1999's Top Ten

New Times' critics actually have some faves

7. Three Kings OK, admittedly the idea of making an international call on a cell phone when you're trapped in a bunker beneath the desert is pushing it, but otherwise David O. Russell's Gulf War Western is both a thrilling ride and a powerful protest film. And let's face it, who would have thought, back in 1991, that pants-dropping white rapper Marky Mark Wahlberg would be capable of giving one of the year's best performances? The scene where he emerges from the Iraqi bunker, still in shock after being tortured, says it all.

6. Run Lola Run I can't think of any movie this year that experimented as much with form and content. Lola perfectly captured the rush of playing a really good video game, complete with multiple endings, a pulse-pounding score, and a surrealistic blending of visual media. Oliver Stone has tried this sort of thing but hasn't pulled it off quite so well. (He was obviously impressed: Some of Lola's score ended up on the soundtrack for his year-end release, Any Given Sunday).

5. Being John Malkovich Speaking of experimenting with content... video director Spike Jonze deserves a lot of credit for picking this as his first feature when he could have had virtually any project he wanted. John Malkovich deserves equal credit for going along with it and turning in one of his greatest performances simply by being himself. In a year where the overwhelming theme was crisis of identity, Jonze gave the concept an absurd literalization and followed it through with deft execution. The chimpanzee's flashback sequence alone was worth the admission price. (read New Times' review)

Being John Malkovich
Being John Malkovich
American Beauty
American Beauty

4. Cabaret Balkan An Eastern European Pulp Fiction, minus the '70s stylings and constant pop-cultural references that bogged down the original.

3. The Matrix That this movie isn't number one on my list just shows what a great year this has been. It's nice to finally see a science-fiction movie that breaks new ground; even more so when it adapts comic book and animé concepts to live-action in a manner that few movies this side of the prime meridian have been successfully able to do. Many claimed the story was too convoluted, but how nice to be able to make that complaint after years of other movies that invoke comments like "It's too dumb, and rips off Aliens/Blade Runner/Road Warrior/(insert iconic sci-fi movie title here)." (read New Times' review)

2. Fight Club Many folks missed the point of this film; many others got it and were repelled. Identity crisis ruled the day yet again in David Fincher's darkly comic masterpiece, which amalgamated many of his previous themes from other films into one massive cinematic download and also brought self-reflexivity to new heights. Perhaps it's a generational thing, but anyone who has ever experimented with masochism as an alternative to crushing numbness or felt impotent to change the circumstances of a life that's been planned out from birth, can understand, if not absolutely relate to, the frustrations of Ed Norton's nameless narrator. And in much the same way that Ice Cube's Death Certificate CD was said to have predicted the L.A. riots, it isn't much of a stretch to say that Fight Club foreshadowed the anticorporate WTO protests in Seattle. (read New Times' review)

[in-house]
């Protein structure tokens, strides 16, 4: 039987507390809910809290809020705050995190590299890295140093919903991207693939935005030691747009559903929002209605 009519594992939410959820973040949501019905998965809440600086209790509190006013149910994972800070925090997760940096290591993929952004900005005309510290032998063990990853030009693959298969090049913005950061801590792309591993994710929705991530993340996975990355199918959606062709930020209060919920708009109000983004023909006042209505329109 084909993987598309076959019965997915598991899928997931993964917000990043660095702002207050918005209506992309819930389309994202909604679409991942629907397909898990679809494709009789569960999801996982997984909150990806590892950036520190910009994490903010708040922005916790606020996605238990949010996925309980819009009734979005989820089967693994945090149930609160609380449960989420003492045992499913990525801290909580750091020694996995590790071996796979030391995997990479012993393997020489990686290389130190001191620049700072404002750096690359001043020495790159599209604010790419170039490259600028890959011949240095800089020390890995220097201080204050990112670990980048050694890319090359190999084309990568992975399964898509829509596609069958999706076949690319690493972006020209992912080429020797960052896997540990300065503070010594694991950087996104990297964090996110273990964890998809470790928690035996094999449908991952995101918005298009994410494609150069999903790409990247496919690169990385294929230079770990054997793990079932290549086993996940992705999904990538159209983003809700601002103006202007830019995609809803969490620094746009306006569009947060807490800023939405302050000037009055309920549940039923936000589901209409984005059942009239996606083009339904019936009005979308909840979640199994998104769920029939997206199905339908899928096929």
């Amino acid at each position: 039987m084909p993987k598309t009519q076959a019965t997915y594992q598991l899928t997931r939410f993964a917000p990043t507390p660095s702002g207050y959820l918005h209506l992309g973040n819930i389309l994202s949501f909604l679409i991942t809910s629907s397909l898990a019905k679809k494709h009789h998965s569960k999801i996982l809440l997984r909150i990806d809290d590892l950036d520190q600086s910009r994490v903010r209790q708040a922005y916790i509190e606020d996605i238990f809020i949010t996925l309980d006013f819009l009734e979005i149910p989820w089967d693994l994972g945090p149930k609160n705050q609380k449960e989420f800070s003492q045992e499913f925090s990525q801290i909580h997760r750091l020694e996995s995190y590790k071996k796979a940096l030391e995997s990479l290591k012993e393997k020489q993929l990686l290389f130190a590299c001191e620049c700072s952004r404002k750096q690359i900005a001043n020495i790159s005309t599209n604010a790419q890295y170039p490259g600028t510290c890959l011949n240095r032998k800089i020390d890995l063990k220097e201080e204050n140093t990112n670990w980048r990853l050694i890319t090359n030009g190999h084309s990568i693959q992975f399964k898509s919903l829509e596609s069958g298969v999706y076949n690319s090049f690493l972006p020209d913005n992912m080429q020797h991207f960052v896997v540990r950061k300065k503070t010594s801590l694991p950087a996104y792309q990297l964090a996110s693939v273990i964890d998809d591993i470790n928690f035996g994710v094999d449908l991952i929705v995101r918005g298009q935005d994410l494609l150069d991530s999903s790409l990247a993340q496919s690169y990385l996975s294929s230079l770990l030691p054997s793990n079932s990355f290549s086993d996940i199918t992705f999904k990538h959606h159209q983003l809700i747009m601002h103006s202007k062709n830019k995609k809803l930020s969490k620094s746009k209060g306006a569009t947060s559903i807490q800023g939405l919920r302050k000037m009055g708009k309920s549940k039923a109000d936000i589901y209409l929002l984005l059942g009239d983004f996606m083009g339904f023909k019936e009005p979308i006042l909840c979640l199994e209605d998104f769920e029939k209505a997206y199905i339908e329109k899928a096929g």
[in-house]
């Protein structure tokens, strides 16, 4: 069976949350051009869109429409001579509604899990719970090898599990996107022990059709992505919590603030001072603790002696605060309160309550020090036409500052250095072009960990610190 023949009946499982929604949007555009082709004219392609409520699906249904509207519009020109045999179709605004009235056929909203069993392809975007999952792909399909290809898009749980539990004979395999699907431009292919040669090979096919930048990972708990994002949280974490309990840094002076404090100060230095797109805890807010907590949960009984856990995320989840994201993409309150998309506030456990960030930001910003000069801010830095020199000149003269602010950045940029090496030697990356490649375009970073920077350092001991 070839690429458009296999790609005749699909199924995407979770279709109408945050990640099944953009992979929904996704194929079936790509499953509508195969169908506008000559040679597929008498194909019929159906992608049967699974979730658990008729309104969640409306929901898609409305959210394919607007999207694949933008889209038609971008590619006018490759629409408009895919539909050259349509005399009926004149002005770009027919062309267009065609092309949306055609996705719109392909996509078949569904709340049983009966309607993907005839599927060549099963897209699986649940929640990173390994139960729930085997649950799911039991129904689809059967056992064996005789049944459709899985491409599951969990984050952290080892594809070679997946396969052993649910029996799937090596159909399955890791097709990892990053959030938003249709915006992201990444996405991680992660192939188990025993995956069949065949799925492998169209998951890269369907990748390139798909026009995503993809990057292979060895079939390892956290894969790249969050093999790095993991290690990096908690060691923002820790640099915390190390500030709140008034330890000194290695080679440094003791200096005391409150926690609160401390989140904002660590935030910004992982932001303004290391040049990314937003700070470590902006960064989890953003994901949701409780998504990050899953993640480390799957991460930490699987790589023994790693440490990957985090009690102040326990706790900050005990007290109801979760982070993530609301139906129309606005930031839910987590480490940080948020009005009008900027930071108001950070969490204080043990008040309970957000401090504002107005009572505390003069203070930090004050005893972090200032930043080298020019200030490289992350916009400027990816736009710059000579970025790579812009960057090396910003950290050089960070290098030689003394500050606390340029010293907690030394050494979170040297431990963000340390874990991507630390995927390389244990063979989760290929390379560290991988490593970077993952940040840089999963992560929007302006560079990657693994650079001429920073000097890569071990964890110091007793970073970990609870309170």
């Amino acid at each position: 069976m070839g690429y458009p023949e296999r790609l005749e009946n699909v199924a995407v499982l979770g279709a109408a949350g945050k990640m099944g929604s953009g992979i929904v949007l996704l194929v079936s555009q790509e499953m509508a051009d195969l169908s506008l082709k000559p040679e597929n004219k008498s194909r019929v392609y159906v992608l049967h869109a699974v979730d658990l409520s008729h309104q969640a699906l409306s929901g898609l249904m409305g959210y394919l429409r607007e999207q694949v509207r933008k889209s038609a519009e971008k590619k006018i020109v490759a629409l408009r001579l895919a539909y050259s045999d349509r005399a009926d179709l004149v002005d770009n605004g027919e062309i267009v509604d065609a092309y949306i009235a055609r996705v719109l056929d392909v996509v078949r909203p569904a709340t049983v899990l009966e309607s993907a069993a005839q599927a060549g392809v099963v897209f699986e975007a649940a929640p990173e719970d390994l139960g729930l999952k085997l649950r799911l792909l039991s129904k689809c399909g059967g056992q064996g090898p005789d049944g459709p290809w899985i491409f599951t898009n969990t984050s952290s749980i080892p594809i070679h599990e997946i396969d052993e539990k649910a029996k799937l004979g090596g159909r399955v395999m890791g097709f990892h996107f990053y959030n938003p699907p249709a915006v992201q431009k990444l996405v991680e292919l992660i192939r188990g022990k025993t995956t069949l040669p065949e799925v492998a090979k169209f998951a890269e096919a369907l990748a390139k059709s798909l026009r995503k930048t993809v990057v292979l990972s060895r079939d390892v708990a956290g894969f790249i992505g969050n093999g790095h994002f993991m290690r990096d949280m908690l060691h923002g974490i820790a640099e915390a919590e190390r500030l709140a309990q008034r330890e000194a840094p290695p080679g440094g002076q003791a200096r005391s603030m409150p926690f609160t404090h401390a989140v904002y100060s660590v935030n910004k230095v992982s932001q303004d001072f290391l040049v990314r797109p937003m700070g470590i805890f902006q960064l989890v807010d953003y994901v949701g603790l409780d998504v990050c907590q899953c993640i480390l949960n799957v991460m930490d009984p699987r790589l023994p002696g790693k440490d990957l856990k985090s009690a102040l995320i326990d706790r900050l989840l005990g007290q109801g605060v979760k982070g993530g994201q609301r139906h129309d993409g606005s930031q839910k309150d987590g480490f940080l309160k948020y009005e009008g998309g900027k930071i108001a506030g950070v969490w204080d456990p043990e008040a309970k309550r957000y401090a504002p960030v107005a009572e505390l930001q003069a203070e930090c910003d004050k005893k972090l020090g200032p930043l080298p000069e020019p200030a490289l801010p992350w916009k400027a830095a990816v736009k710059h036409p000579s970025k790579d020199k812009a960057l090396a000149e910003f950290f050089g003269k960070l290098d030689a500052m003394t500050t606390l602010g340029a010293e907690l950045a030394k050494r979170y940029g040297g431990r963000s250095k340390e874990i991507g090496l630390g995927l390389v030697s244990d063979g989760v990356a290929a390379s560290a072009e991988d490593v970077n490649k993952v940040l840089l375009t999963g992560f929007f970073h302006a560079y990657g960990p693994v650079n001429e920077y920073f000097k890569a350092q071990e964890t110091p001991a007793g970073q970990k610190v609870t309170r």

1. South Park: Bigger, Longer, & Uncut. A comedy about censorship, war, dysfunctional relationships, and misunderstood children ruled the day, despite having the most deceptively primitive animation since Rocky and Bullwinkle (who, by the way, get their own movie next year). Director Trey Parker's obvious love of musicals made the film both a great musical in its own right and a dead-on parody of musical clichés. Even after repeat viewings, when the laughs are no longer original nor the profanity shocking, the story emerges as a surprisingly poignant tale of neglected children living in a knee-jerk society. Try naming one other movie that uses satire so effectively to take on the United States' arrogant attitude toward the U.N., racism in the military, Japanese internment camps, gay rights, war propaganda, the gender and generation gaps, and our hypocritical national preference for violence over sex -- all with insanely catchy tunes that may get you into trouble if you're caught singing them. (read New Times' review)

Because this year has been a remarkably good one for movies, I'd like to also list some honorable mentions, films that might have made my list in a lesser year. I have tremendously enjoyed, in no particular order: Perfect Blue (an animé far superior to and more innovative than Princess Mononoke), The Iron Giant, Sleepy Hollow, Election, The Insider, The Sixth Sense, Trick, Dog Park, Bringing Out the Dead, La Ciudad (The City), Beyond the Mat, Galaxy Quest, Eyes Wide Shut, Toy Story 2, and Terror Firmer. Not yet seen, but greatly anticipated, is Man on the Moon.

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